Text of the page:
CRC changes should not deter investment in energy- efficient products

Brammer, the UK’s leading supplier of maintenance, repair and overhaul (MRO) products and services, has advised UK industry that recent changes made to the CRC energy efficiency scheme should not deter investment in energy-saving equipment such as variable speed drives (VSDs) and high-efficiency electric motors.

The company believes that although some of the immediate financial incentives to increase energy efficiency have been removed, the energy-saving and productivity benefits achievable through more energy-efficient equipment still provide a more than adequate incentive to maintain investment into energy saving technology.

While broadly welcoming the proposed establishment of the Green Investment Bank, Brammer is also calling on the Government to do more to assist companies affected by the CRC to make these key capital investments.

Jeremy Salisbury of Brammer explained: “The CRC is now effectively a tax on business, rather than the incentive scheme to reduce CO2 emissions as it was originally conceived, but the opportunities still exist for many manufacturing companies to significantly reduce their energy costs and carbon emissions.

“This is especially true for many small to medium sized organisations facing potentially increased costs as a result of the changes made to the CRC scheme. Irrespective of other considerations, actions such as reducing leakage from compressed air systems, fitting VSDs to motor driven applications and replacing inefficient motors will, in virtually all applications, deliver significant cost savings year-on-year.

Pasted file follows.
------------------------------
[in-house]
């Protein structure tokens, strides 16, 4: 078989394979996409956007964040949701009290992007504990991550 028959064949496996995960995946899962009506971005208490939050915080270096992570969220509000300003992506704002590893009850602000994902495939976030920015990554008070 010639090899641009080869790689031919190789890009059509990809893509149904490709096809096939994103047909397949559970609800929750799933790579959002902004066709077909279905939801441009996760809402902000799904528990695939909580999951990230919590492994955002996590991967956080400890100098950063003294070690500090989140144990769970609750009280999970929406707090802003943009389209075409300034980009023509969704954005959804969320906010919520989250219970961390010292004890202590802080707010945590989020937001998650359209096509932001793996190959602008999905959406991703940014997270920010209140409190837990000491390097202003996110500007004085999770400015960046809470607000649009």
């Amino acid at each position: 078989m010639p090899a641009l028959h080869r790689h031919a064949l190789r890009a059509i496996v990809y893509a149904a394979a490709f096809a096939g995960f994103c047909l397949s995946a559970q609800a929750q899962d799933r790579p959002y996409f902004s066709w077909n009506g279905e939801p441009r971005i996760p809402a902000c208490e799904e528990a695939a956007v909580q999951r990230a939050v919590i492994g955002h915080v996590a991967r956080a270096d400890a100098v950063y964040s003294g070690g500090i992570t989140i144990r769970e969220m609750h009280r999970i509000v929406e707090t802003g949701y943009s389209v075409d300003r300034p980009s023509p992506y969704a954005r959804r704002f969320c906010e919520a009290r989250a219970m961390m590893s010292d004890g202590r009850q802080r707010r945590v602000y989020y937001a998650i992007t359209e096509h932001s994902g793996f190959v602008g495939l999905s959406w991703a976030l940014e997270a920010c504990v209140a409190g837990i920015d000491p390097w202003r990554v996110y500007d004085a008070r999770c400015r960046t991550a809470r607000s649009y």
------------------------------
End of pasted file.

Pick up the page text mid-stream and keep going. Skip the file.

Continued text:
“And while the financial incentive to become a ‘leader’ in the CRC scheme is no longer there, companies that continue to invest in energy-efficient products will undoubtedly reap the benefits from reduced energy costs and decreased levels of CRC taxation.

He continued: “Currently most organisations in England and Scotland affected by the CRC do not qualify for loans from the Carbon Trust towards energy-efficient equipment purchases as they are too large. But arguably support should be made available as these companies are larger users of energy – and therefore the ones with the greatest potential to reduce their energy usage and carbon emissions.

“Businesses which cut their energy costs are likely to be more competitive, securing and creating jobs in the long term, while the environmental benefits of a lower overall industrial carbon footprint are well documented.

“A variety of funding options are still open to help businesses achieve this – the Enhanced Capital Allowance Scheme provides 100% first-year capital allowances on investments in energy-saving equipment against taxable profits of the period of investment for products on its Energy Technology Product List.

“Meanwhile, interest free loans of up to £100,000 from the Carbon Trust are still available to SME businesses in England and Scotland and to organisations of all sizes in Wales and Northern Ireland towards energy saving projects.”

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